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angusMcBorg t1_ixhhakt wrote

I think this is great!

I hope we can make such changes here in the US, but with it requiring additional funding I have my doubts (many nursing homes are closing here due to lack of funding and workforce)


Buck_Thorn t1_ixhhxe8 wrote

Oh, I'm sure that if you have the money, that you can find care like that in the US.

The key is in the sub-title:

> Home received extra funding


Squeebee007 t1_ixhpjok wrote

As an expat in the US, the big problem is that many don't have the money. Many were living on their Social Security checks before they needed full-time care, and then have to go to a facility that accepts Medicare/Medicaid, and those facilities operate on tight budgets.


agorarocks-your-face t1_ixi3s9m wrote

The whole damn system is set up to squeeze middle class people into Medicare/Medicaid. If you are one of the lucky few, you can afford long term care that is comfortable. The luckiest of everyone suffer acute illnesses and don’t have the time for the system to take their money.


SnowinMiami t1_ixkyjzv wrote

Even if you have long term care it has limits.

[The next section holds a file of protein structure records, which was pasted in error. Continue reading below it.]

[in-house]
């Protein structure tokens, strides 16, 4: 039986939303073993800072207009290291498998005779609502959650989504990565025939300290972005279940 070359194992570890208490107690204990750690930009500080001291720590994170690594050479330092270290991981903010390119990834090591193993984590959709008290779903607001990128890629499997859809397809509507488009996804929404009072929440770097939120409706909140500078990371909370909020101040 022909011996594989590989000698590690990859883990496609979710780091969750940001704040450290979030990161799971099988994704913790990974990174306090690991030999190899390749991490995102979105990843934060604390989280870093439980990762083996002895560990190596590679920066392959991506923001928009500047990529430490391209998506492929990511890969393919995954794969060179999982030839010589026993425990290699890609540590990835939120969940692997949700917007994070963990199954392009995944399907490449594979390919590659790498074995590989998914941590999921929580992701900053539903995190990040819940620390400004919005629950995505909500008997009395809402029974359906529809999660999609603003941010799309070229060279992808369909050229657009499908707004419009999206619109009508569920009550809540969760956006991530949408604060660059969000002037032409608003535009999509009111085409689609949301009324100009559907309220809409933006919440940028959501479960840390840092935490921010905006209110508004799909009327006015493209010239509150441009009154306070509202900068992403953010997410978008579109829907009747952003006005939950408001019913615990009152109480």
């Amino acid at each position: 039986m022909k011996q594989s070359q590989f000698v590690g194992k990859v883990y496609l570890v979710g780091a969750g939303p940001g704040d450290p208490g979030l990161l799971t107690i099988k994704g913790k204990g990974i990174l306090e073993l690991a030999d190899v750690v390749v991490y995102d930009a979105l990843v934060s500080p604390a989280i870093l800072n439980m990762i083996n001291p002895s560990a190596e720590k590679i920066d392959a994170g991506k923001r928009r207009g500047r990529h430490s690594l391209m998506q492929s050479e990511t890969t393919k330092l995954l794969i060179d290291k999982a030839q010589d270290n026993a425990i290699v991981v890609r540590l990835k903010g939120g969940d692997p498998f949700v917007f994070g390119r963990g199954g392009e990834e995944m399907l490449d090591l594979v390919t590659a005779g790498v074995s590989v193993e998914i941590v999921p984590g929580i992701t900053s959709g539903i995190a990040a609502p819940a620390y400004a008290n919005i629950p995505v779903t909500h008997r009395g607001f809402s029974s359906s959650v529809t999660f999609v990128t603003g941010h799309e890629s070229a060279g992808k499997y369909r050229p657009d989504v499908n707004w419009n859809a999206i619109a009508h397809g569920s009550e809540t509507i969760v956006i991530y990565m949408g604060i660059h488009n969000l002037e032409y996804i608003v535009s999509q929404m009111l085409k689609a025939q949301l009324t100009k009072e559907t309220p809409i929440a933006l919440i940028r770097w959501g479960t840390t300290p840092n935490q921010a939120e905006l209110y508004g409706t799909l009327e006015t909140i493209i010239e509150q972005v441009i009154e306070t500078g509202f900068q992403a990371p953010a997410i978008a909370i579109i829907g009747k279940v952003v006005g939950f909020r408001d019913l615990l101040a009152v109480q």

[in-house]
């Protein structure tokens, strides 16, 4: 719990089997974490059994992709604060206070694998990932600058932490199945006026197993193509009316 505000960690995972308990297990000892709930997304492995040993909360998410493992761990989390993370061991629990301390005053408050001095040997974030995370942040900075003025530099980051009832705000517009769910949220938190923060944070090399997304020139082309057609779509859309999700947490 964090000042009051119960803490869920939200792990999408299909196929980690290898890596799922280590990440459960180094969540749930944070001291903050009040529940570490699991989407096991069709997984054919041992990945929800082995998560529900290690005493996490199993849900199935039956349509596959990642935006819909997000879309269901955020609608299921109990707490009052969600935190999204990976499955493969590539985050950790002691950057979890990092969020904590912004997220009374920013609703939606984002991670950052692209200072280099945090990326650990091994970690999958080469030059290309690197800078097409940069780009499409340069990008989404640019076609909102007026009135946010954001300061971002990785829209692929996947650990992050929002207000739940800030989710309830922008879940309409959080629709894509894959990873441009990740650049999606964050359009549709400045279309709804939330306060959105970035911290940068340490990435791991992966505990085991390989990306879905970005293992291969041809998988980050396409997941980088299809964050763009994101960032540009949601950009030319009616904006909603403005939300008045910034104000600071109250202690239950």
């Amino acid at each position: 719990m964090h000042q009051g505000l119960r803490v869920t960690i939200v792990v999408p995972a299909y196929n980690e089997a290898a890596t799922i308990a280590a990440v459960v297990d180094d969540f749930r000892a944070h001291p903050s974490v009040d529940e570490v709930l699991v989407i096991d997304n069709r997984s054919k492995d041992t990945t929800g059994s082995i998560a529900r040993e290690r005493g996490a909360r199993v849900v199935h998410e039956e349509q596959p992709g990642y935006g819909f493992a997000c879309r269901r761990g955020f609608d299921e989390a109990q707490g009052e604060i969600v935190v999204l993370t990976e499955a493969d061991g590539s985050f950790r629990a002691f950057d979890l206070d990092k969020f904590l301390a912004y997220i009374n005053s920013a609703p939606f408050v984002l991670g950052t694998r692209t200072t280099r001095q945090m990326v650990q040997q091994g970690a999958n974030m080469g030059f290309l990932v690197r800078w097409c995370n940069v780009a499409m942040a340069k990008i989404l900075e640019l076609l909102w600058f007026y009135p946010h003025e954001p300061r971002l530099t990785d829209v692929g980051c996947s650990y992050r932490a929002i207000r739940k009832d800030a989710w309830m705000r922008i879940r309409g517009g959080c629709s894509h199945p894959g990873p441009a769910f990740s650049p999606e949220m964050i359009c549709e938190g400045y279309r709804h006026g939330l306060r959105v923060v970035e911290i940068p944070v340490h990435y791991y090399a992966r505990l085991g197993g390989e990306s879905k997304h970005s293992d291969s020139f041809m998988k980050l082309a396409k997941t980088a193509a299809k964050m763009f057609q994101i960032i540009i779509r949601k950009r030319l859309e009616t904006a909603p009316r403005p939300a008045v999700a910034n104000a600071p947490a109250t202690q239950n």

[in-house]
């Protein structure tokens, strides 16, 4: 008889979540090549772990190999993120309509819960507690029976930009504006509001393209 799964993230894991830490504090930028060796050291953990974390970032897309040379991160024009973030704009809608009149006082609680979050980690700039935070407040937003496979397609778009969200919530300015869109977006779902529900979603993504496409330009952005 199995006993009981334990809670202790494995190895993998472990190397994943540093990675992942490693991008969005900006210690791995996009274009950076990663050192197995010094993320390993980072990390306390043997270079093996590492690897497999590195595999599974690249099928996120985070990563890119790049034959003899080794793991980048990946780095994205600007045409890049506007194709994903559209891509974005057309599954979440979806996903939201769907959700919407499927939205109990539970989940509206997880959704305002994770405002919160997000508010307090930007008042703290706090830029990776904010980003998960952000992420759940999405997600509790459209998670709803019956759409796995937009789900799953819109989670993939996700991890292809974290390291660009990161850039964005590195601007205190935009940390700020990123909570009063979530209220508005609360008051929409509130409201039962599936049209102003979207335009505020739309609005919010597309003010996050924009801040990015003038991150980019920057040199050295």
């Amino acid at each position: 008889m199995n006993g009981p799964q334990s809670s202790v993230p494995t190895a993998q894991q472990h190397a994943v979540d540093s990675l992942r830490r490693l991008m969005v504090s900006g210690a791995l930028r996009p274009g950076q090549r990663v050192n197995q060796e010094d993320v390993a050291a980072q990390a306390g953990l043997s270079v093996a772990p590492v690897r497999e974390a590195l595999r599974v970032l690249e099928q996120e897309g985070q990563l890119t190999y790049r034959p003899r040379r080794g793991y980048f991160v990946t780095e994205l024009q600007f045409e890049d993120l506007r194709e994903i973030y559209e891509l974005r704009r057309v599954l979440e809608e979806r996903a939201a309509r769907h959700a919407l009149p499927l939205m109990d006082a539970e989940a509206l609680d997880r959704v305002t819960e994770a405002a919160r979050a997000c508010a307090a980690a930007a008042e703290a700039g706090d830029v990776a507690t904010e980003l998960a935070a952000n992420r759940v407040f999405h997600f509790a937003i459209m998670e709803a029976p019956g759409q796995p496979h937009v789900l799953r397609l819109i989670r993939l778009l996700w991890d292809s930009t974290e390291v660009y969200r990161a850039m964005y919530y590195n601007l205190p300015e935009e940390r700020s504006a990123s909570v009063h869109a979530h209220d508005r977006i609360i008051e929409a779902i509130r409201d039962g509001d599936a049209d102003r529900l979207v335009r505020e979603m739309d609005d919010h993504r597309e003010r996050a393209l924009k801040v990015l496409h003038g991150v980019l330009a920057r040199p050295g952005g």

agorarocks-your-face t1_ixlos0u wrote

True. But there’s a big difference between Medicare/Medicaid services and private pay. I’d much rather have private pay service problems.

Long term care is literally designed to take your money away to pay the facility and place you on Medicare/ Medicaid.

Source: I work in long term care for more years then I care to admit on both floor staff and administration ends.


SnowinMiami t1_ixpor0a wrote

I totally agree. I’m moving my mom into assisted living today. She has no long term care and has Alzheimer’s. She refused to go earlier but we can’t afford to pay for 24/7 caregivers and she refused to move into our homes (my sisters or myself) when she could and now it’s impossible because she can’t be left alone.


agorarocks-your-face t1_ixpyssw wrote

I’m so sorry. Alzheimer’s is an awful disease. I hope you know that mom may not remember your name. However as long as you are a decently regular occurrence in her life she will know you and light up when she sees you. The only time I’ve ever seen people not recognize loved ones is if they visit one time a year for maybe 30 minutes. I suspect it’s because we age over time and change looks. But mom/dad have an image in their head of this person from 20 years ago. So sometimes it doesn’t line up.